A year of Dan Moriarty: From relative anonymity to one of the country's best young spinners

NICK FRIEND: It has been 12 months since Moriarty made his debut for Surrey, but his returns so far suggests we will be seeing plenty more from the left-armer, who is keen to play for England and grew up idolising Daniel Vettori


It has been quite a year for Dan Moriarty, who emerged from relative anonymity at the start of last summer to end the Covid-delayed season as one of the most impressive young cricketers on the circuit.

Twelve months on from his debut, it means he has enjoyed a taste of each of the extremities facing young spinners in the English game. The Bob Willis Trophy took place exclusively in August and September, when elite sport was able to resume and dry surfaces gave him sufficient encouragement to pick up 17 wickets in his first two appearances as a first-class cricketer; the early throes of this year’s County Championship, on the other hand, were played out in late springtime, when seamers would be expected to dominate but Moriarty – selected in two games – picked up six wickets against Somerset and eight against Gloucestershire.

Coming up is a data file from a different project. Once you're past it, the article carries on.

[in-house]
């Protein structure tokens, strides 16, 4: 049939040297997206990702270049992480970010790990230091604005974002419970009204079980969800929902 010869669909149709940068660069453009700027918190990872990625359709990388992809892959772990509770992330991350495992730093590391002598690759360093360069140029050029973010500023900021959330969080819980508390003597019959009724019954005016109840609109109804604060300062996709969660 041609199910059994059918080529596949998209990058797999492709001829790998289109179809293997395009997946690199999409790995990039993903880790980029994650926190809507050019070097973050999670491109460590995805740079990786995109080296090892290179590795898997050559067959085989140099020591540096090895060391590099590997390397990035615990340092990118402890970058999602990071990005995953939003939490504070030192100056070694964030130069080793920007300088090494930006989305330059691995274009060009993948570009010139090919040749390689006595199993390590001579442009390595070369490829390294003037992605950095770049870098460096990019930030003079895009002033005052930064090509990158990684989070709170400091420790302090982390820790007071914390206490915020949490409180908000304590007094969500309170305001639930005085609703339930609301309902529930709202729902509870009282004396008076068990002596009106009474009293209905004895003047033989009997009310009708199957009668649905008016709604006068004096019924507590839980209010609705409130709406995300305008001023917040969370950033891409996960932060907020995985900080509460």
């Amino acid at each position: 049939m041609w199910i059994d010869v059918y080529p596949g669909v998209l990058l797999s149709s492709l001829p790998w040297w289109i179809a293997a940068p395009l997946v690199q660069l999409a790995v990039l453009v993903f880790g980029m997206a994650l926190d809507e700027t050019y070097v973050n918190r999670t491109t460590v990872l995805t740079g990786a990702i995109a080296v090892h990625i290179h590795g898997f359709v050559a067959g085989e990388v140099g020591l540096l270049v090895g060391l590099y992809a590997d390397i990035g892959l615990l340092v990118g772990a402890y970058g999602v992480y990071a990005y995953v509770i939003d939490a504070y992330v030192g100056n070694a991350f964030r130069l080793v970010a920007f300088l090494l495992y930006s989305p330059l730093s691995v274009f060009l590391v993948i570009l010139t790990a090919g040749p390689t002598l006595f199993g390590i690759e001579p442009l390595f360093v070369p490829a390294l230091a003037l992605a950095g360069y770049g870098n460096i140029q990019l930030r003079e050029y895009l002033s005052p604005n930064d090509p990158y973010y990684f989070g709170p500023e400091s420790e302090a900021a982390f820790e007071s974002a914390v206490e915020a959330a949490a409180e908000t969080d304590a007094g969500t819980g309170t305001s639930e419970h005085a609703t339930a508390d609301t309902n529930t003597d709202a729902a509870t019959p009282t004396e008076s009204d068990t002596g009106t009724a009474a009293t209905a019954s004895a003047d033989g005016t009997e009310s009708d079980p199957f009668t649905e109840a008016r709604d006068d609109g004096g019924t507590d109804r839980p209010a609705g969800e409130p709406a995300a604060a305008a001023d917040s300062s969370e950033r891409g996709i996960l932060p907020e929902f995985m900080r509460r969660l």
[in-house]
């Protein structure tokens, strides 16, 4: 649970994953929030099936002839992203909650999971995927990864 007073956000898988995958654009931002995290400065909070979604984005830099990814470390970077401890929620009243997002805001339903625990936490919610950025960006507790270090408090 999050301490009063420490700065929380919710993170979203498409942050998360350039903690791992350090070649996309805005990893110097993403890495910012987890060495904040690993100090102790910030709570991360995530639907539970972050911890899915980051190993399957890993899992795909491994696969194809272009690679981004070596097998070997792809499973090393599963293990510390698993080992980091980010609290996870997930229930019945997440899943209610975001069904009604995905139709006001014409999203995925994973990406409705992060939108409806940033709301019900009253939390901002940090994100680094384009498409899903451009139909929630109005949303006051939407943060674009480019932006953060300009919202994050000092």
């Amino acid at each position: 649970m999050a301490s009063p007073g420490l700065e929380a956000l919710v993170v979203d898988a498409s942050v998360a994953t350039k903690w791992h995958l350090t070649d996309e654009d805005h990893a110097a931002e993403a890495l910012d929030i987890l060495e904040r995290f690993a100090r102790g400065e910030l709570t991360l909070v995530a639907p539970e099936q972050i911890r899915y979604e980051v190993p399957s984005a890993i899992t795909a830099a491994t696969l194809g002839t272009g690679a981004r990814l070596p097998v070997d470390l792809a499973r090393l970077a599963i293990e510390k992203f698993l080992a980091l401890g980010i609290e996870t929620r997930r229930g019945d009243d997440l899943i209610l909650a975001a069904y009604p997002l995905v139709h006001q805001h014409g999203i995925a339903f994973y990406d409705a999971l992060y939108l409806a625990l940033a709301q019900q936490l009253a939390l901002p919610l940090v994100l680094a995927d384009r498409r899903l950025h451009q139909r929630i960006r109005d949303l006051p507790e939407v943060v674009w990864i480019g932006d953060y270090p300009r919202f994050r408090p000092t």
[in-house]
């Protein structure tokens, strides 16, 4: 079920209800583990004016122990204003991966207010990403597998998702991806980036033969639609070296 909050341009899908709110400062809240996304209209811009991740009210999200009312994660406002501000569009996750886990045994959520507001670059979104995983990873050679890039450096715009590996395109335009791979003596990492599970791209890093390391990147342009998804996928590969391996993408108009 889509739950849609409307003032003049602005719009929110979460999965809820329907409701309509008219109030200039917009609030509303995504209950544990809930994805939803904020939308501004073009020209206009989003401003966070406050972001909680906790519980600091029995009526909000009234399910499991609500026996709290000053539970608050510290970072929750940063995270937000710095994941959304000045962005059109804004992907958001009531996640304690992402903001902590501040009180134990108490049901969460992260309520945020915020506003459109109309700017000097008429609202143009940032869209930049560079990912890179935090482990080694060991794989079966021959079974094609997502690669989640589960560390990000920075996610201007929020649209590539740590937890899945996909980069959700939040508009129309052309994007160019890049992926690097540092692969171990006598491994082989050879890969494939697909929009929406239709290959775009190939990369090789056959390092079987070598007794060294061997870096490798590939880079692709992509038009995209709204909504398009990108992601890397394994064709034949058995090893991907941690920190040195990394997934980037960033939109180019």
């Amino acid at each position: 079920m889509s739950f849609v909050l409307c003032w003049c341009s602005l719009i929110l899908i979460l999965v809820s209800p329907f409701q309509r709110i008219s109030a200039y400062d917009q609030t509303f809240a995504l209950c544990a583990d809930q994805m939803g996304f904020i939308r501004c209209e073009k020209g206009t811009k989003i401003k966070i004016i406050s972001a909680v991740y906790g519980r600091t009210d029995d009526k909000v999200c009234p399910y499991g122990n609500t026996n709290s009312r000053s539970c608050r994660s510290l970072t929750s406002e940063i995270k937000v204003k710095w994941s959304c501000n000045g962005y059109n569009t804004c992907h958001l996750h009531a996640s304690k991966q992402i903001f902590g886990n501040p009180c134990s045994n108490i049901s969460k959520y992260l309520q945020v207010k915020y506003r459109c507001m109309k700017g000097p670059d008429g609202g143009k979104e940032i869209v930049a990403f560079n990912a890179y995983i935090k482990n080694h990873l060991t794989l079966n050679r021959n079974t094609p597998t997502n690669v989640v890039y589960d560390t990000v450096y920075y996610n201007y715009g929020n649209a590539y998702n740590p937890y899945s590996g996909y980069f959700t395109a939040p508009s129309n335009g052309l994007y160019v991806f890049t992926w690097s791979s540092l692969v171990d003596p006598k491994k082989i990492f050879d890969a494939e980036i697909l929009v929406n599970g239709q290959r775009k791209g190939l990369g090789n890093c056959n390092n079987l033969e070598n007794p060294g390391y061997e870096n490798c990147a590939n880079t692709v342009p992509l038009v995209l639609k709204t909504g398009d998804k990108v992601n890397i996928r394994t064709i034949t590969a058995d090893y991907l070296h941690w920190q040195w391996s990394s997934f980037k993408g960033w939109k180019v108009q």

Remarkably, it adds up to a quite outrageous start: four games, four five-wicket hauls. In the T20 Blast, that record extends to 28 wickets at 20.21 apiece, perhaps more impressively with an economy rate of 6.81. Which is why, in a sense, it is a slight surprise that he hasn’t been afforded a Hundred deal – not that Surrey will be complaining, having already lost more than a team’s worth of players to the competition.